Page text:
There is no piece of fiction (other than those published by the Chinese National Bureau of Statistics, perhaps) presented more earnestly as fact than the Periodic Physical Exam of the President of the United States. The latest report was released to Americans waiting with bated breath earlier today. Not exactly the stuff of best-sellers, but it’s a nice bit of fantasy all the same:
I’m not a doctor, but I am a gambling man. I would give you very favorable odds if you think there is any chance that the president weighs 243 pounds, has a resting heart rate of 70 bpm, or blood pressure of 118/80. It is a fantasy. Everyone knows it is a fantasy. The point of the Periodic Physical Exam is not to inform you. It’s to make you feel like the executive is in the hands of a healthy, vital individual.
This is obviously not just a feature of this weird report on a routine physical. For example, I’m writing this little brief from an airplane. As with every such trip, before takeoff we heard the safety demonstration telling us all about the features of this Embraer Regional Jet. Here’s where you’ll exit in the case of a water landing, and make sure you grab that flotation device from underneath your seat. Here’s what you need to know in case we fly into a mountain. Here are all the restrictions you need to follow – where to put your bags, when you can have your tray up or down, who can sit in an exit row – to make you safer in each of those situations.
So, er, I’m not an aeronautics engineer either. But if you really believe that you’re going to be grabbing a flotation device in the case of a water landing, or that the positioning of your bag is going to matter in the case of another kind of crash, you are delusional. You’re gonna die. I hope that this does not come as a surprise to you. But airplane safety demonstrations are not about informing you about what you should do in the case of emergency. They’re about making you feel safer flying.
If you are Ben’s age – and my demographic data tells me a goodly portion of you fine people are, in fact, middle-aged males – you probably remember the nuclear bomb drills from the 70s and early 80s. Duck and cover. OK, sure, if you are on the periphery of the blast zone, maybe you’ll have enough time to respond AND maybe you’ll also be outside of the range where massive overpressurization would collapse your internal organs AND maybe you’ll be outside of the range where the fireball would turn you to a fine dust AND maybe you maybe the act of hiding under your desk would protect you from falling debris or retinal damage or some of the most damaging forms of radiation emanating from the blast.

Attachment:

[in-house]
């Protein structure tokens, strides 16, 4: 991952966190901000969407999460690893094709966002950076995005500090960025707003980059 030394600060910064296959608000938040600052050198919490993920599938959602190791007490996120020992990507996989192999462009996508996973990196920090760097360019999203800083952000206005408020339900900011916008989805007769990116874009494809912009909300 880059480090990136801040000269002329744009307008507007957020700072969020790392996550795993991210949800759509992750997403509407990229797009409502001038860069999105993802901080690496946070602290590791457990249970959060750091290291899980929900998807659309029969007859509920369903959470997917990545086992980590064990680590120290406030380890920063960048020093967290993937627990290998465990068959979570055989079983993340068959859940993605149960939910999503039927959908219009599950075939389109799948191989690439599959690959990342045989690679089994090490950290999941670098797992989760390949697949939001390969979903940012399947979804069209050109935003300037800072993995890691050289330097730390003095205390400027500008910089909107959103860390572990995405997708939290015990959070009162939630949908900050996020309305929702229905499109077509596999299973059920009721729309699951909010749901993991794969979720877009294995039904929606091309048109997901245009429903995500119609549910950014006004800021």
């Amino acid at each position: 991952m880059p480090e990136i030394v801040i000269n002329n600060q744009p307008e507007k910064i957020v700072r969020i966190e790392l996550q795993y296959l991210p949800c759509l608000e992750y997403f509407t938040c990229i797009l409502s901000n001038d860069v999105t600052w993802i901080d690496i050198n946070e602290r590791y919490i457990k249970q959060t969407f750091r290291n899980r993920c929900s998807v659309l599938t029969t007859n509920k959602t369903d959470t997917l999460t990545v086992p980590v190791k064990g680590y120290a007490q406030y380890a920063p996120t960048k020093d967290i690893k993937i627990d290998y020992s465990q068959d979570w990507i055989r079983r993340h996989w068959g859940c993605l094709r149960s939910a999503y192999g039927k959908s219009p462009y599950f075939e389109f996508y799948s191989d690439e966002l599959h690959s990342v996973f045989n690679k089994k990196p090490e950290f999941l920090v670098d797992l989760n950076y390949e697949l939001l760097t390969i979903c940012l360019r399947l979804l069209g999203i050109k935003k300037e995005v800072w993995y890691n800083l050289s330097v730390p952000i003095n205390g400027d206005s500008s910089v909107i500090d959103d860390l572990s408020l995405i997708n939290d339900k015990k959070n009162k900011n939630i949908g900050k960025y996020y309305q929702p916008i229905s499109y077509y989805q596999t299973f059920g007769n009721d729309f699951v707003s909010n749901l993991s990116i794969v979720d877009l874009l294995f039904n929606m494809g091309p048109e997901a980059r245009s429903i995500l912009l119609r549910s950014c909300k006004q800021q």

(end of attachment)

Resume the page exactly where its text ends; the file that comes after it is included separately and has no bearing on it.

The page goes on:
But c’mon. Duck and cover was never really about protecting you from the effects of a nuclear attack. It was about making you feel like you might have some control. You know, like control over whether being heated to a temperature hotter than the surface of the sun would be fatal. It was about excising your sense of despair.
We’ve written a lot about the Bad Things that have come to our industry from an approach to facts which cultivates a limited selection of words and images to convey a particular feeling. That’s not really what we’re dealing with here. These are garden variety lies. What’s more, they are justified by all three of the reasons why we lie: because we must, because we may, and because we believe doing so serves a Greater Truth. Still, it would be kind of weird to argue that these examples aren’t pretty harmless. The problem isn’t that we play these games of pretend together from time to time. The problem arises when we’re the only one playing who doesn’t realize that we’re playing a game of pretend.
In our investing lives, this isn’t an occasional threat. It is our everyday reality. So how do we know when we’re treating a game of pretend like the real thing?
Well, are you receiving your fund managers’ holdings? Do you believe this will give you material insight into their processes and strategies? If so, you are the one who doesn’t realize you’re playing a game of pretend.
Are you feeding somebody’s capital markets expectations into a mean-variance optimizer to generate a set of efficient portfolios to tweak to come up with your new model? If so, you are the one who doesn’t realize you’re playing a game of pretend.
We’ve got a word for this sort of thing on Epsilon Theory. These are both kinds of cartoons, and they are everywhere, whether we’re talking about economic data, diligence lists, disaster recovery plans, risk reports – you name it. Think for a moment. How much of the info you take in on a daily basis wasn’t provided to you because it contains actionable information but because someone else wants you to feel a certain way about it? The Clear Eyes, Full Hearts counsel for dealing with cartoons and games of pretend pretty simple. You don’t have to treat it like a cardinal sin any time an author, politician, consultant, adviser or expert tries to make you feel a certain way. Just don’t be the only one at the table who doesn’t realize what’s happening.